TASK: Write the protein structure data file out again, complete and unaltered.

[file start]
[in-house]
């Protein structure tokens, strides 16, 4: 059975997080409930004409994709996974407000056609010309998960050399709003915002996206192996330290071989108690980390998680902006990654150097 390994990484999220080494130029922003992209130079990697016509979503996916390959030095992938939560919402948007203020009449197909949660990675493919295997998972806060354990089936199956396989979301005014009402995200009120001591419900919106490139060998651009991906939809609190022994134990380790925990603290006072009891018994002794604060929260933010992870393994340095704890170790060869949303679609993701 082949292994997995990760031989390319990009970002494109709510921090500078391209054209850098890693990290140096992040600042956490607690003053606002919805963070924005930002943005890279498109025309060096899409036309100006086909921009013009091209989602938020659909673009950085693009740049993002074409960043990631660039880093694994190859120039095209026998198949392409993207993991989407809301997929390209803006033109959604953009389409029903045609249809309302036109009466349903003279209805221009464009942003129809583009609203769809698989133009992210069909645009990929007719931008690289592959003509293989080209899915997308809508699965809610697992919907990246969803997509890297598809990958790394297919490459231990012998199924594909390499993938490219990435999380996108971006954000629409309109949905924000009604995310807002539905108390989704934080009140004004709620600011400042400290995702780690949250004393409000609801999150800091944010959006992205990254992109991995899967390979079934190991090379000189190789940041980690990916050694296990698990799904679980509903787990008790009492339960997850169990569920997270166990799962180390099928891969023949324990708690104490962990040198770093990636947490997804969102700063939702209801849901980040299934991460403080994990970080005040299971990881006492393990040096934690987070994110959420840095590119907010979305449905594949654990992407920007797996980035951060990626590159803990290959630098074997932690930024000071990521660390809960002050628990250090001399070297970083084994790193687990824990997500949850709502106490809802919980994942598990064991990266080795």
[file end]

[in-house]
């Protein structure tokens, strides 16, 4: 059975997080409930004409994709996974407000056609010309998960050399709003915002996206192996330290071989108690980390998680902006990654150097 390994990484999220080494130029922003992209130079990697016509979503996916390959030095992938939560919402948007203020009449197909949660990675493919295997998972806060354990089936199956396989979301005014009402995200009120001591419900919106490139060998651009991906939809609190022994134990380790925990603290006072009891018994002794604060929260933010992870393994340095704890170790060869949303679609993701 082949292994997995990760031989390319990009970002494109709510921090500078391209054209850098890693990290140096992040600042956490607690003053606002919805963070924005930002943005890279498109025309060096899409036309100006086909921009013009091209989602938020659909673009950085693009740049993002074409960043990631660039880093694994190859120039095209026998198949392409993207993991989407809301997929390209803006033109959604953009389409029903045609249809309302036109009466349903003279209805221009464009942003129809583009609203769809698989133009992210069909645009990929007719931008690289592959003509293989080209899915997308809508699965809610697992919907990246969803997509890297598809990958790394297919490459231990012998199924594909390499993938490219990435999380996108971006954000629409309109949905924000009604995310807002539905108390989704934080009140004004709620600011400042400290995702780690949250004393409000609801999150800091944010959006992205990254992109991995899967390979079934190991090379000189190789940041980690990916050694296990698990799904679980509903787990008790009492339960997850169990569920997270166990799962180390099928891969023949324990708690104490962990040198770093990636947490997804969102700063939702209801849901980040299934991460403080994990970080005040299971990881006492393990040096934690987070994110959420840095590119907010979305449905594949654990992407920007797996980035951060990626590159803990290959630098074997932690930024000071990521660390809960002050628990250090001399070297970083084994790193687990824990997500949850709502106490809802919980994942598990064991990266080795």